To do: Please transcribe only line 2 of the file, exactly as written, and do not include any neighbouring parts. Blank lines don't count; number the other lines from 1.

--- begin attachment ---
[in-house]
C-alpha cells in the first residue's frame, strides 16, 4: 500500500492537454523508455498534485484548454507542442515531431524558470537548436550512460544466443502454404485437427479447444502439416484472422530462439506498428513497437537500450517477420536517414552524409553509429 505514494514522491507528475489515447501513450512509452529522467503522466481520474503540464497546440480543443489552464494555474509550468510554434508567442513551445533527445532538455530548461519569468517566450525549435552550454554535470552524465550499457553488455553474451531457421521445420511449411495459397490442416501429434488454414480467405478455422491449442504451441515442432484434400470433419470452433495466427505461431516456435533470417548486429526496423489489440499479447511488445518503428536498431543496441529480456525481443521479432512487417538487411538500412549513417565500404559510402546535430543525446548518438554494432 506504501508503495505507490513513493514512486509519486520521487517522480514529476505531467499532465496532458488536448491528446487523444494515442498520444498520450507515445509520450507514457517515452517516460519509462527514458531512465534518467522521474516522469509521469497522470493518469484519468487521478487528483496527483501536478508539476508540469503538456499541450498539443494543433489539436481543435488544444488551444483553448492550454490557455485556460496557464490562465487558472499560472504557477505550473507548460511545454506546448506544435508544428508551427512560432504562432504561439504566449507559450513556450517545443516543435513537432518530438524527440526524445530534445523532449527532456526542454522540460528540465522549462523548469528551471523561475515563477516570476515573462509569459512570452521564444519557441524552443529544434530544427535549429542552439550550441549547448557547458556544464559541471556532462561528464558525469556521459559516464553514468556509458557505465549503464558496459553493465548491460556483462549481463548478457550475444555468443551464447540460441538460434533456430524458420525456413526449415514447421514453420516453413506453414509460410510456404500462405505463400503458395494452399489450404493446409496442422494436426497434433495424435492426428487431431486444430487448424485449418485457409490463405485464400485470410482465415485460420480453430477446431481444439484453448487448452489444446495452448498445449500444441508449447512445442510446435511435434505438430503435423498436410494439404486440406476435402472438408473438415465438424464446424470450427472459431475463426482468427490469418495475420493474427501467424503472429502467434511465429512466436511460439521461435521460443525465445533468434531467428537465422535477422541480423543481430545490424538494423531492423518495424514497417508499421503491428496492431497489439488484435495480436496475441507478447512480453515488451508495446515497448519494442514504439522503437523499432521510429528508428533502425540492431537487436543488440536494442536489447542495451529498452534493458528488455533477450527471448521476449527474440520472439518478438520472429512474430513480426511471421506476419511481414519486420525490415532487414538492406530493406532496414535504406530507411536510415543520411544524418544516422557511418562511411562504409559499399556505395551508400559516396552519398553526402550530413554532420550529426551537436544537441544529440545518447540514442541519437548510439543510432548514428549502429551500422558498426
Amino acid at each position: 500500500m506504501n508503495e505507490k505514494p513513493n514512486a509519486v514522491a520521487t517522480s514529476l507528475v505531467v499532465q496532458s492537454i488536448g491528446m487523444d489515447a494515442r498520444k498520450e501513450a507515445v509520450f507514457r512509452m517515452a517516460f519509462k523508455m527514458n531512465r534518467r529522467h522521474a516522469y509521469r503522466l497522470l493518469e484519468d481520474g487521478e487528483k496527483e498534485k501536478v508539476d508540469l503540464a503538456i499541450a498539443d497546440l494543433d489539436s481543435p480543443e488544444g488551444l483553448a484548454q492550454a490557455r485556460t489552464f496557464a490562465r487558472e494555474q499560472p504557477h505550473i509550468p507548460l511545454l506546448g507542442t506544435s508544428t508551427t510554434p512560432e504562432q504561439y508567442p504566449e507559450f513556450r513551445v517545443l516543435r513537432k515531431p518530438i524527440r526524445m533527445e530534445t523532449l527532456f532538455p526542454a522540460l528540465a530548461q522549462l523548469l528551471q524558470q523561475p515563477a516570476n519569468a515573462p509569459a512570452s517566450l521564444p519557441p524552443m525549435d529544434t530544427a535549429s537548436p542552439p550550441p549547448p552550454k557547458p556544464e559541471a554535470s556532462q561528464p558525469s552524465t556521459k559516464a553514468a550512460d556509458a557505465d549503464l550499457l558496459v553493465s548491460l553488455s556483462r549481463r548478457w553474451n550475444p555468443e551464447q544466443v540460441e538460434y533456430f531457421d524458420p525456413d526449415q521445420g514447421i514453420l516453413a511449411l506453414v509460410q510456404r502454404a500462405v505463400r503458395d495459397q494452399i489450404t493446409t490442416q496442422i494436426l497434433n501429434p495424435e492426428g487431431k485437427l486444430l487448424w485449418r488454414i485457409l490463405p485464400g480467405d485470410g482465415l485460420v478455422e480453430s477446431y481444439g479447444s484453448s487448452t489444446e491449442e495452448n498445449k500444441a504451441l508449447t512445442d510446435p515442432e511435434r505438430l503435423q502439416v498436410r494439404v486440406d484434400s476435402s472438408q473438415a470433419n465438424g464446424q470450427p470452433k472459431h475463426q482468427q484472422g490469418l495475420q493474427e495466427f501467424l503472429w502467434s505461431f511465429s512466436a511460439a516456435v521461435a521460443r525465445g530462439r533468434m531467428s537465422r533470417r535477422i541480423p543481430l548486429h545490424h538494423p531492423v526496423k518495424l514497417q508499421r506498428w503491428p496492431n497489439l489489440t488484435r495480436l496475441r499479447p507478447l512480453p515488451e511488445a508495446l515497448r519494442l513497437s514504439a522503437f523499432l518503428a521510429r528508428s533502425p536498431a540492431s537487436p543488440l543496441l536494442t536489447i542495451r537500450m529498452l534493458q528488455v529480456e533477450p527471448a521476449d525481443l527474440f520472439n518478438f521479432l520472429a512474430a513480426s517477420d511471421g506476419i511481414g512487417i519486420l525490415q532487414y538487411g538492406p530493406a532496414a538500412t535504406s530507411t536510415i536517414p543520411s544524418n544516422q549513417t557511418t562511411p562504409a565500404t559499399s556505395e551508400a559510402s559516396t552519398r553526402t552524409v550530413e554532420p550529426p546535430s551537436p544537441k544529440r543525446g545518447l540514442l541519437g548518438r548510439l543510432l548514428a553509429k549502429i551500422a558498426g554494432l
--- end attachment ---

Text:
C-alpha cells in the first residue's frame, strides 16, 4: 500500500492537454523508455498534485484548454507542442515531431524558470537548436550512460544466443502454404485437427479447444502439416484472422530462439506498428513497437537500450517477420536517414552524409553509429 505514494514522491507528475489515447501513450512509452529522467503522466481520474503540464497546440480543443489552464494555474509550468510554434508567442513551445533527445532538455530548461519569468517566450525549435552550454554535470552524465550499457553488455553474451531457421521445420511449411495459397490442416501429434488454414480467405478455422491449442504451441515442432484434400470433419470452433495466427505461431516456435533470417548486429526496423489489440499479447511488445518503428536498431543496441529480456525481443521479432512487417538487411538500412549513417565500404559510402546535430543525446548518438554494432 506504501508503495505507490513513493514512486509519486520521487517522480514529476505531467499532465496532458488536448491528446487523444494515442498520444498520450507515445509520450507514457517515452517516460519509462527514458531512465534518467522521474516522469509521469497522470493518469484519468487521478487528483496527483501536478508539476508540469503538456499541450498539443494543433489539436481543435488544444488551444483553448492550454490557455485556460496557464490562465487558472499560472504557477505550473507548460511545454506546448506544435508544428508551427512560432504562432504561439504566449507559450513556450517545443516543435513537432518530438524527440526524445530534445523532449527532456526542454522540460528540465522549462523548469528551471523561475515563477516570476515573462509569459512570452521564444519557441524552443529544434530544427535549429542552439550550441549547448557547458556544464559541471556532462561528464558525469556521459559516464553514468556509458557505465549503464558496459553493465548491460556483462549481463548478457550475444555468443551464447540460441538460434533456430524458420525456413526449415514447421514453420516453413506453414509460410510456404500462405505463400503458395494452399489450404493446409496442422494436426497434433495424435492426428487431431486444430487448424485449418485457409490463405485464400485470410482465415485460420480453430477446431481444439484453448487448452489444446495452448498445449500444441508449447512445442510446435511435434505438430503435423498436410494439404486440406476435402472438408473438415465438424464446424470450427472459431475463426482468427490469418495475420493474427501467424503472429502467434511465429512466436511460439521461435521460443525465445533468434531467428537465422535477422541480423543481430545490424538494423531492423518495424514497417508499421503491428496492431497489439488484435495480436496475441507478447512480453515488451508495446515497448519494442514504439522503437523499432521510429528508428533502425540492431537487436543488440536494442536489447542495451529498452534493458528488455533477450527471448521476449527474440520472439518478438520472429512474430513480426511471421506476419511481414519486420525490415532487414538492406530493406532496414535504406530507411536510415543520411544524418544516422557511418562511411562504409559499399556505395551508400559516396552519398553526402550530413554532420550529426551537436544537441544529440545518447540514442541519437548510439543510432548514428549502429551500422558498426